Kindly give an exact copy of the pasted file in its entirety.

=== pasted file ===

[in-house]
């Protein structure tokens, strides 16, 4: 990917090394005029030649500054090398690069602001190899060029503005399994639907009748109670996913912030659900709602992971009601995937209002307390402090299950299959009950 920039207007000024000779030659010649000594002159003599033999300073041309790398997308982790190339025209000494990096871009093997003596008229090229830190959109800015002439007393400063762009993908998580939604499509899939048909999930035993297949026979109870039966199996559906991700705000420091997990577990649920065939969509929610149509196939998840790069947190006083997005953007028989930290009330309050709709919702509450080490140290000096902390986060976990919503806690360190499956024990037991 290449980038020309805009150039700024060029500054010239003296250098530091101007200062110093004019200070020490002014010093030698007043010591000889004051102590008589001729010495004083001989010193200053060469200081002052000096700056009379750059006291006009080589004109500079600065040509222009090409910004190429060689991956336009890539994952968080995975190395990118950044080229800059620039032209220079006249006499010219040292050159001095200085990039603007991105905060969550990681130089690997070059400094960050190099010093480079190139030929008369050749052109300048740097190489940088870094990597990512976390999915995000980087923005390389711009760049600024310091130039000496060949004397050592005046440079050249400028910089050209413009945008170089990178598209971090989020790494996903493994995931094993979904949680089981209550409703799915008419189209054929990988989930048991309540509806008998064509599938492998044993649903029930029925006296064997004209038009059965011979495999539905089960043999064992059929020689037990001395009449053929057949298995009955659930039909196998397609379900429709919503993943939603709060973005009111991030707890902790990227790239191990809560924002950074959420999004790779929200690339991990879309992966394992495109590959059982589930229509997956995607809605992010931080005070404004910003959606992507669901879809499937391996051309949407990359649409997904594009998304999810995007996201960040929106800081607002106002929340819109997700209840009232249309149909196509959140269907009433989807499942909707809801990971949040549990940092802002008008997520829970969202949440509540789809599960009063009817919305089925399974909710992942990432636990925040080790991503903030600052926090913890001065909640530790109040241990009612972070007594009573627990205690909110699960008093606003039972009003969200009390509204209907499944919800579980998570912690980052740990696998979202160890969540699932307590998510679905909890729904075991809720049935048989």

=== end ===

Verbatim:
[in-house]
């Protein structure tokens, strides 16, 4: 990917090394005029030649500054090398690069602001190899060029503005399994639907009748109670996913912030659900709602992971009601995937209002307390402090299950299959009950 920039207007000024000779030659010649000594002159003599033999300073041309790398997308982790190339025209000494990096871009093997003596008229090229830190959109800015002439007393400063762009993908998580939604499509899939048909999930035993297949026979109870039966199996559906991700705000420091997990577990649920065939969509929610149509196939998840790069947190006083997005953007028989930290009330309050709709919702509450080490140290000096902390986060976990919503806690360190499956024990037991 290449980038020309805009150039700024060029500054010239003296250098530091101007200062110093004019200070020490002014010093030698007043010591000889004051102590008589001729010495004083001989010193200053060469200081002052000096700056009379750059006291006009080589004109500079600065040509222009090409910004190429060689991956336009890539994952968080995975190395990118950044080229800059620039032209220079006249006499010219040292050159001095200085990039603007991105905060969550990681130089690997070059400094960050190099010093480079190139030929008369050749052109300048740097190489940088870094990597990512976390999915995000980087923005390389711009760049600024310091130039000496060949004397050592005046440079050249400028910089050209413009945008170089990178598209971090989020790494996903493994995931094993979904949680089981209550409703799915008419189209054929990988989930048991309540509806008998064509599938492998044993649903029930029925006296064997004209038009059965011979495999539905089960043999064992059929020689037990001395009449053929057949298995009955659930039909196998397609379900429709919503993943939603709060973005009111991030707890902790990227790239191990809560924002950074959420999004790779929200690339991990879309992966394992495109590959059982589930229509997956995607809605992010931080005070404004910003959606992507669901879809499937391996051309949407990359649409997904594009998304999810995007996201960040929106800081607002106002929340819109997700209840009232249309149909196509959140269907009433989807499942909707809801990971949040549990940092802002008008997520829970969202949440509540789809599960009063009817919305089925399974909710992942990432636990925040080790991503903030600052926090913890001065909640530790109040241990009612972070007594009573627990205690909110699960008093606003039972009003969200009390509204209907499944919800579980998570912690980052740990696998979202160890969540699932307590998510679905909890729904075991809720049935048989």